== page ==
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Wood Turning (PowerPoint)

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					Wood Processes
  PRODUCT DESIGN
Wood Turning
      The Lathe
Wood Turning
      This machine is a piece of equipment which is used to turn timber into round shapes, like
       round table legs, lamp bases and wooden bowls.
      The timber blank is held in the machine and a cutting tool is brought into contact with the
       revolving wooden blank which gradually takes on a cylindrical shape as wood is cut away.
      The woodturning lathe is a relatively simple machine consisting of two stands, a bed, a
       headstock, a tailstock, toolrests and electric motor providing the drive through a system of
       pulleys and a belt.
                                         headstock
      faceplate
                                                                                          tailstock




                                                                                     toolrest

      electric motor
                                                                                   bed
The Lathe
   Wood turning is the process of forming round objects on a lathe.
   There are two methods of turning, between centres and faceplate
    turning.
   Turning between centres is used to produce long cylindrical items such
    as table legs.

                  between centres




                                                     faceplate turning



   Turning with a faceplate is used to produce items such as bases or
    bowls. As the wood rotates, special cutting tools are used to create
    shape.
The Power Router
       Product Design
Routing
   Routers are typically used to cut grooves, hollow out larger areas and
    create decorative trims along the edge of a piece of wood. The shapes
    that can be cut by your router are limited only by the number of router
    bits that you own.
Routing
   Router bits can be categorised in two camps: edge bits and non edge
    bits. Edge router bits have small nylon (or metal) wheels on the bottom
    of them (see picture) that run along the wood. This allows you to rout
    along the edge of the wood without using a fence. Non-edge bits do not
    have this wheel, and are therefore more commonly used when routing
    a groove down the middle of a piece of wood. However, they can also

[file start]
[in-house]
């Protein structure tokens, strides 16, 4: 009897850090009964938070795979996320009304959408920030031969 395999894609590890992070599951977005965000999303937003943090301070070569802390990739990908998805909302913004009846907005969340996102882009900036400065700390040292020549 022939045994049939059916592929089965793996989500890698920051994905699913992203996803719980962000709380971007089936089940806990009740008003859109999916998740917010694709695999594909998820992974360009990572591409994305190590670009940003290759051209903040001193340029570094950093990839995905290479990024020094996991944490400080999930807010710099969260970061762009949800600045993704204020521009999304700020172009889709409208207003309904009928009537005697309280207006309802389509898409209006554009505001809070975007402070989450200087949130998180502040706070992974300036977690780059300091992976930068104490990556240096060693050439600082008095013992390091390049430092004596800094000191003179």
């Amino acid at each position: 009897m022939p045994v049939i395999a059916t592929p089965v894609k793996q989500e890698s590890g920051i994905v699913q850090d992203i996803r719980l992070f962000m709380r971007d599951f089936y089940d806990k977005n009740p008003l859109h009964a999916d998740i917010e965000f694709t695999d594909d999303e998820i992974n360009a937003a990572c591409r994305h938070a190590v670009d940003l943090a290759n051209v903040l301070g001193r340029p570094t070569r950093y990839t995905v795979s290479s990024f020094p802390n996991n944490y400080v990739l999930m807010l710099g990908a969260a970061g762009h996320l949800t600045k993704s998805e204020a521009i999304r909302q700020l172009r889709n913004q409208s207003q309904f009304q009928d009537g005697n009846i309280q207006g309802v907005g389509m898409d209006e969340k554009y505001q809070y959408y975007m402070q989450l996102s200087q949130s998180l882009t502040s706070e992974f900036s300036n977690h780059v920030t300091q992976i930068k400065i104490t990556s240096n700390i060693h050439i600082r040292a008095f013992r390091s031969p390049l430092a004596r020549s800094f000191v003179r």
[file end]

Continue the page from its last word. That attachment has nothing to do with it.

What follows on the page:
be used along the edge of the wood as long as you use a rip fence or a
    router table.
Routing
         Router bits are made out of either High
     Speed Steel (HSS) or are Carbide Tipped.
     Carbide Tipped are far better, although they are
     significantly more expensive. However, as
     Carbide Tipped bits last up to 20 times longer,
     they do work out to be cheaper in the longer term.
    To rout a straight groove, either use a rip fence, a router table or
     clamp a straight rule across the wood so that the router can guided
     along it. It is important to note that there is a right and wrong way to
     run your router along the edge of a piece of wood. Typically routers
     rotate in a clockwise direction (when viewing the router from the top).
     It is therefore best to move the router from the left towards the right
     (when facing the wood). Routing in the wrong direction will cause the
     router bit to dig into the wood and may cause splintering of the wood.
     To ensure that your router abides by the left to right rule, consult your
     router manual.
Spindle Moulding
       Product Design
Spindle Moulding
     Spindle moulders are mostly used for cutting mouldings and certain
      woodwork joints. The machine consists of a cutter block that rotates at
      high speed on a vertical spindle protruding through a hole in the
      worktable. Adjustable fences guide the work past the cutter block. A
      large variety of shaped cutting tools are available for spindle moulders.
      All wood working machines need to be handled with care, but a spindle
      moulder can be particularly dangerous.

                              Fence

           Work
           piece                                     Tool




       Table
Spindle Moulding
   Special purpose spindle moulding machines are made for industry.
    The range of mouldings is vast and most timber merchants carry large
    stocks.
           Spindle Moulding Machine

                                                          MDF




   Examples of mouldings include door and window frame section.
    Virtually any timber can be used for mouldings, but those with finer
    textures give smoother surfaces for final finishing. The properties of
    MDF make it especially suitable for mouldings that are usually finished
    by coating.
Spindle Moulding
Spindle moulding machines are used to cut decorative edges and panels in a
range of furniture.
   Joining